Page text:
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Inflation may have slowed slightly in April, but high food, fuel and transport prices continue to hit consumers hard.
A drop in the fuel price is expected in the coming months, but that does not normally cause the prices of other commodities, or fares, to drop. And one analyst predicts that companies will battle to provide salary increases this year due to difficult trading conditions. Some are likely to have to shut up shop, with many jobs lost.
Indicating how the man in the street has had to battle to come out financially are the statistics which show the prices of many common items have increased by between 100 and 200 percent in the past decade.
Finweek magazine recently published the price increases of a range of goods including basic foodstuffs over the last decade, from 2002 until now.
The price of petrol rose by 239 percent, a 2.5kg bag of Iwisa Maize Meal increased by 213 percent and the average rental for a three-bedroom house with a double garage and swimming pool in Newlands rose 98 percent.
Statistics SA released the latest consumer price index (CPI) for April yesterday. It showed a slight increase of 6.1 percent year-on-year in April, which was up from 6.0 percent in March.
On a month-on-month basis, inflation slowed to 0.4 percent, as expected, compared with 1.1 percent in March.
John Loos, a household and property sector strategist, said the lower income groups were still bearing the brunt of consumer price inflation because of food price inflation, which still runs high.
Loos said global food prices were a major cost category which remained the key risk to the lower income end of the market.
“However, perception of global economic softening has exerted some downward pressure on oil prices, and this looks set to cause domestic petrol price inflation to moderate once more after a resumed increase in April. The major positive contributor to CPI has been the weak residential rental market, and this looks set to continue to help contain overall CPI inflation to near 6 percent.
The DA said earlier this month that rapidly rising food prices were undermining people’s human right to be free from hunger.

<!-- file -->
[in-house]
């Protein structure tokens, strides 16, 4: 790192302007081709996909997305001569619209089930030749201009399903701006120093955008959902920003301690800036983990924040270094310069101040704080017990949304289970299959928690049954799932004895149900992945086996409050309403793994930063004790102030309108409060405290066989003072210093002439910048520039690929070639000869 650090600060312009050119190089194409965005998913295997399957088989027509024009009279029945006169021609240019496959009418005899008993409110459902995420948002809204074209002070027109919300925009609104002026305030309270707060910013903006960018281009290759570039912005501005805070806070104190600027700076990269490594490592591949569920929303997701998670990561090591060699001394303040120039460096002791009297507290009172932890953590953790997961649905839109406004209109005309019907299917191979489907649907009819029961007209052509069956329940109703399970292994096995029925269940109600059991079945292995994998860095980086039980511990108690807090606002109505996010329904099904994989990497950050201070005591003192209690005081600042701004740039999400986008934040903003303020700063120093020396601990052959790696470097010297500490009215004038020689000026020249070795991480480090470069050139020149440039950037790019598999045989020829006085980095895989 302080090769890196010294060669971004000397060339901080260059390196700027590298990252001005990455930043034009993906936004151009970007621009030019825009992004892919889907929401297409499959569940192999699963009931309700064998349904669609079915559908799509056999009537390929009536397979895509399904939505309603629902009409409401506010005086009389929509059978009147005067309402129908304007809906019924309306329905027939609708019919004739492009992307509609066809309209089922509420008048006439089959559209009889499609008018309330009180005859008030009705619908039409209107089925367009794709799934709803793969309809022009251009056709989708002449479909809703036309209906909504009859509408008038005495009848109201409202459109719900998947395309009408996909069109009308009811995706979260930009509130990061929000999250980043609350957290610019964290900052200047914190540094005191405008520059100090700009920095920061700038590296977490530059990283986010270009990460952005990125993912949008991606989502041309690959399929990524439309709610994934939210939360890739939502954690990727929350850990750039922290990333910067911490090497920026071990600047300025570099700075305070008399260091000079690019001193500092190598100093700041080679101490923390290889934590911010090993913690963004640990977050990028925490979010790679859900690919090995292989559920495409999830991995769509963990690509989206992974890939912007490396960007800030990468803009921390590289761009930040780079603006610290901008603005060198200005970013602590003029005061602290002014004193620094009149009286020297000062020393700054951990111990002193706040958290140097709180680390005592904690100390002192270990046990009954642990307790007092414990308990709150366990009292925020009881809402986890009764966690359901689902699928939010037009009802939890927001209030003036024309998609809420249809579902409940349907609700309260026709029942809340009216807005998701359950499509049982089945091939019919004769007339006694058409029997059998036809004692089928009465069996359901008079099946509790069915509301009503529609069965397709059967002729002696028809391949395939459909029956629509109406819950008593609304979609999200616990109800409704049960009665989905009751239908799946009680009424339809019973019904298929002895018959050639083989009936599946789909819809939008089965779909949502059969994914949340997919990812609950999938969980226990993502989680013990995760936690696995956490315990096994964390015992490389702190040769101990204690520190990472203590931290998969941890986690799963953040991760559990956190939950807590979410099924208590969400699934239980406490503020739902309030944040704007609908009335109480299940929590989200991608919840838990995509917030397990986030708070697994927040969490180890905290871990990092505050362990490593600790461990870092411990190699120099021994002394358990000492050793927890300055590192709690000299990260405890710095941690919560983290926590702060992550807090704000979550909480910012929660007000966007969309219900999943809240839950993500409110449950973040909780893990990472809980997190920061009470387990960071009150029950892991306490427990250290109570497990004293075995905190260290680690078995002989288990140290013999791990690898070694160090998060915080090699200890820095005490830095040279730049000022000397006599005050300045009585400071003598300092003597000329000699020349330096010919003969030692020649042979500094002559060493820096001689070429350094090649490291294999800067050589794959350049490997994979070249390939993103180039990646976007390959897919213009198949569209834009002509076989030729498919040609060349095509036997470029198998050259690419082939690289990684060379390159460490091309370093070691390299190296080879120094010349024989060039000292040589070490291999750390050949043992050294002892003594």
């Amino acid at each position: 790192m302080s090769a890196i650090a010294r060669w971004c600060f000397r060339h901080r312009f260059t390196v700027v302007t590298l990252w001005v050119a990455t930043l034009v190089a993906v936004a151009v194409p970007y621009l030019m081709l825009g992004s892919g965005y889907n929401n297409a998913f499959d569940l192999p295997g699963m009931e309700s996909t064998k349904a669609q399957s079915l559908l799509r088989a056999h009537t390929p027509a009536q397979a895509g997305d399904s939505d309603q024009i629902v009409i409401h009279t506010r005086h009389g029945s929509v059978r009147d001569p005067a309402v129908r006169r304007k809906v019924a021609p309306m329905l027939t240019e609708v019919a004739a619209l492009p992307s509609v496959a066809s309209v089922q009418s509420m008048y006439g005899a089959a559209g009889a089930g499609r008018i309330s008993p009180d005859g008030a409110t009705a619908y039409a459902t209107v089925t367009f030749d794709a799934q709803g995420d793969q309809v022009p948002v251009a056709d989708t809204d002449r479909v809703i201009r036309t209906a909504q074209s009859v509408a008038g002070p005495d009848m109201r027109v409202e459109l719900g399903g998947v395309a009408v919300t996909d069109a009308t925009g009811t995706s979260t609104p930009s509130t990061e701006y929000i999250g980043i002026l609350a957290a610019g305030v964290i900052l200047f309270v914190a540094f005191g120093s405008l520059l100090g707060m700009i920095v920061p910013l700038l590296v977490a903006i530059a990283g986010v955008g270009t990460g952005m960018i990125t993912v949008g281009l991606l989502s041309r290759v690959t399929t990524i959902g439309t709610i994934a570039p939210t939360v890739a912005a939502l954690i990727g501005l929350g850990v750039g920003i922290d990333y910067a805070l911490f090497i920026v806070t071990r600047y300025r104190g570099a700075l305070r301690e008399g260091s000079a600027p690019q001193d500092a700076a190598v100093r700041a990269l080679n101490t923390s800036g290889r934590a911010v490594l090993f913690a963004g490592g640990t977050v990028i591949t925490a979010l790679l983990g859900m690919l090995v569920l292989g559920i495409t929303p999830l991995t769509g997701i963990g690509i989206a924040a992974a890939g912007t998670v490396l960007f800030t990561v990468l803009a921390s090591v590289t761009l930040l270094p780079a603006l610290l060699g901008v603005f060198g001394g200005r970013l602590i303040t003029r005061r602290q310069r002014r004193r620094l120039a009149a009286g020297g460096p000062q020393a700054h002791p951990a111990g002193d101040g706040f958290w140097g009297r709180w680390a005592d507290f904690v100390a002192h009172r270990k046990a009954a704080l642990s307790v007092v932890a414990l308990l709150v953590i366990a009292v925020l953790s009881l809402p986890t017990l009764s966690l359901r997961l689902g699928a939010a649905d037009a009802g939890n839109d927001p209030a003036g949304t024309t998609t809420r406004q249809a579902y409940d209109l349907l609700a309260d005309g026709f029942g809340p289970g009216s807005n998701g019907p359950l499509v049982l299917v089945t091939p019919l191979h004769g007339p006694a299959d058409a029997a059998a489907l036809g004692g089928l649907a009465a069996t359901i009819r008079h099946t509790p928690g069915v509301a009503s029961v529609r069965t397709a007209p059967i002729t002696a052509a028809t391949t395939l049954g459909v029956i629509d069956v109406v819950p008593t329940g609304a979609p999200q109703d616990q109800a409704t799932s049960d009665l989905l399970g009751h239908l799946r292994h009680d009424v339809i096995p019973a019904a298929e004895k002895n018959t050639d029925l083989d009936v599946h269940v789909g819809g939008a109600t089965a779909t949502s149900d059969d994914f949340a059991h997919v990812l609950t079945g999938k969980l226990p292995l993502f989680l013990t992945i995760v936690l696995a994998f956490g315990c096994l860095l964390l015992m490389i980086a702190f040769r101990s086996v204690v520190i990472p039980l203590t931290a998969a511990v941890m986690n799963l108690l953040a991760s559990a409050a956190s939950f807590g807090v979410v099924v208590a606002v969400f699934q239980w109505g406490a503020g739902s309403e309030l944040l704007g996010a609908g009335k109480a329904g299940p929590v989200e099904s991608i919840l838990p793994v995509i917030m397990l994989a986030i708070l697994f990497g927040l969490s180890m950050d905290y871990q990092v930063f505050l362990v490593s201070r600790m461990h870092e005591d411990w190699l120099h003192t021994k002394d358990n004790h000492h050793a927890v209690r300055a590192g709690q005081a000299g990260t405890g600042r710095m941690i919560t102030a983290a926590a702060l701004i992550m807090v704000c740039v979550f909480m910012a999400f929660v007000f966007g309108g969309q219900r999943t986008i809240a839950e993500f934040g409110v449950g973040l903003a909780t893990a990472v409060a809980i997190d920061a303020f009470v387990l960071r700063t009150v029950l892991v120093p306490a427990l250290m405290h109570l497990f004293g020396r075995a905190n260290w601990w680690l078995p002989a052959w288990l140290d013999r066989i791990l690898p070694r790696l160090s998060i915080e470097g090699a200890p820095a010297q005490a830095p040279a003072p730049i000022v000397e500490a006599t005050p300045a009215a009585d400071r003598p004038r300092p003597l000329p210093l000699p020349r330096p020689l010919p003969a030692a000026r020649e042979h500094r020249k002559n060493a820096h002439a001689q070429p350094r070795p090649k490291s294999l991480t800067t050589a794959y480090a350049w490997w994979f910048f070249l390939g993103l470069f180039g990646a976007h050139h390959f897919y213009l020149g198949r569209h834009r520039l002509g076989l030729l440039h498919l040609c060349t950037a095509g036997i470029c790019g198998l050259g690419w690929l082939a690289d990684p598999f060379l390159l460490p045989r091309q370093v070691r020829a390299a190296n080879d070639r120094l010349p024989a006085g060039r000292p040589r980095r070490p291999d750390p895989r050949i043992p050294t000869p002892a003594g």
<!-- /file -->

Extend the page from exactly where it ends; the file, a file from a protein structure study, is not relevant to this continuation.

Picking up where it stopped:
Data from the party’s survey showed that 52 percent of households experience hunger, while a further 33 percent are at risk as a result of declining buying power.
“The cost of basic staples is rising even faster. The price of a 5kg bag of maize meal – a staple food for many SA families – rose by 63.88 percent between January last year and January this year,” said the party.
Research by the party and other organisations showed that one-third of households report running out of money to buy enough food and one out of five children say they are hungry because of this.
“A varied basket of healthy and nutritious foods consisting of carbohydrates, protein, fruit and dairy costs up to 100 percent more than in other developing countries,” the DA added.
Cliff Johnston, vice-chairman of the SA National Consumer Union, said high food prices were not encouraging news for the poor consumer, and the situation was likely to remain bad for at least the rest of the year.
“Basic food prices appear to have stabilised in the past month or so, but are sticking at their higher levels.
Fuel prices may well reduce somewhat in the coming months following global trends, but are unlikely to drop to levels before the recent spike thanks to increased levies and taxes imposed during the last budget.
Johnston added that businesses would be hard pressed to provide salary increases this year owing to poor market conditions, and labour demands may cause many to close their doors.
“Desperate consumers may turn to the unending spiral of credit and debt to make ends meet, which is a sure recipe for disaster.”
Consumer activist Ina Wilken said ongoing price hikes from fuel price increases to medical aid hikes, just made it impossible for the man in the street.
“People are becoming despondent and getting deeper into debt. They have no option but to try and get credit to pay for the most basic (items): food, housing, clothes and electricity.
“With high fuel prices all other commodities increase immediately. When fuel prices go down, no product or service prices ever go down,” Wilken said.
Melanie Jackson, the marketing manager for Catholic Welfare Development, said the organisation, like many other donor-funded NGOs in the country, had been hit hard by the 2008 economic crash and subsequent global recession.